Sweet Success: Exploring the Career of a Chocolatier



I wanted this blog post to have an Easter theme linked to careers. I thought about the whole link between Easter and renewal and how we can view our career path through the same lens… It was all becoming deep and meaningful until I brought myself up sharp and decided to heck with deep and meaningful! Easter = chocolate! Who doesn’t love chocolate? The look, the smell, and the whole gorgeousness of a box of quality chocolates are enough to send me giddy!

A bit of Easter egg history

The gifting of chocolate in an egg-shaped mould can be traced to British chocolatier J.S. Fry & Sons in 1873. Fry’s chocolate eggs were made by pouring molten chocolate into a mould in the shape of an egg, which was then sealed and decorated with coloured chocolate and sugar flowers. The chocolate eggs quickly became popular in England and other parts of Europe, and other chocolate makers began creating their own versions of the treat. Today, the tradition of egg-shaped chocolate treats continues, with many chocolate makers creating elaborate and decorative chocolate eggs for the Easter holiday.

Yup! Great! Bring it on…here at Lancashire Careers Company, we are always up for some nice chocolate! But hey, we are a career company, so what about the career of a person who makes chocolate? We know that they are chocolatiers but what skills do they have? How do you become one? Surely liking and eating chocolate isn’t enough – what else do we need to know? Off we went down the career rabbit hole of a chocolatier!

A chocolatier is…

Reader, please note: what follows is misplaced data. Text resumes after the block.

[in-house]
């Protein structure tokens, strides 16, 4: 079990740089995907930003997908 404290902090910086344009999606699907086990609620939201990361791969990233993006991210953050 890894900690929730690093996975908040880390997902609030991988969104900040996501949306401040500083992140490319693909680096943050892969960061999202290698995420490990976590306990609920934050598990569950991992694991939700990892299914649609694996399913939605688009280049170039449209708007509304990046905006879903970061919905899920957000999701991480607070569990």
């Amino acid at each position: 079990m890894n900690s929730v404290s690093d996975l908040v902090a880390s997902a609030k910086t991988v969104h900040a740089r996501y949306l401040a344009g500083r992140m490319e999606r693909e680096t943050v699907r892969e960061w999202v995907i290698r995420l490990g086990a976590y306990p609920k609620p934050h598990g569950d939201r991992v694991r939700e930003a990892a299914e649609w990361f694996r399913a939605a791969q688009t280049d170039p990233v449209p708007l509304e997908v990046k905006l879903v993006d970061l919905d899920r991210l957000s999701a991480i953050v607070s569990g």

A chocolatier is a professional specialising in creating chocolate and chocolate-based confections. They are skilled in tempering chocolate, which involves heating and cooling the chocolate to specific temperatures to achieve the desired texture and consistency. Yes, there is definitely a science to the skill of a chocolatier. Chocolate is a complex substance that behaves differently depending on factors such as temperature, humidity, and ingredient ratios. To create the perfect chocolate confection, a chocolatier must understand the science behind chocolate, including its physical and chemical properties.

One important aspect of chocolate-making is tempering, which is the process of heating and cooling chocolate to specific temperatures in order to achieve the desired texture and consistency. Tempering is a precise science that requires careful attention to temperature, timing, and agitation. If the chocolate is not tempered correctly, it can result in a product that is too soft, too hard or has an unappealing appearance. Tempering helps to ensure that the chocolate has a smooth, glossy appearance and a firm texture and that it will not melt too easily when handled or stored. The process of tempering involves melting the chocolate to a high temperature, cooling it down quickly, and then slowly raising the temperature again while stirring the chocolate.
There are several different methods of tempering chocolate, but the most common method involves melting the chocolate to around 115-120°F (46-49°C), then cooling it down to around 80-82°F (27-28°C) by stirring it on a cool surface such as a marble slab. The chocolate is then heated again to around 88-90°F (31-32°C) and is ready to use.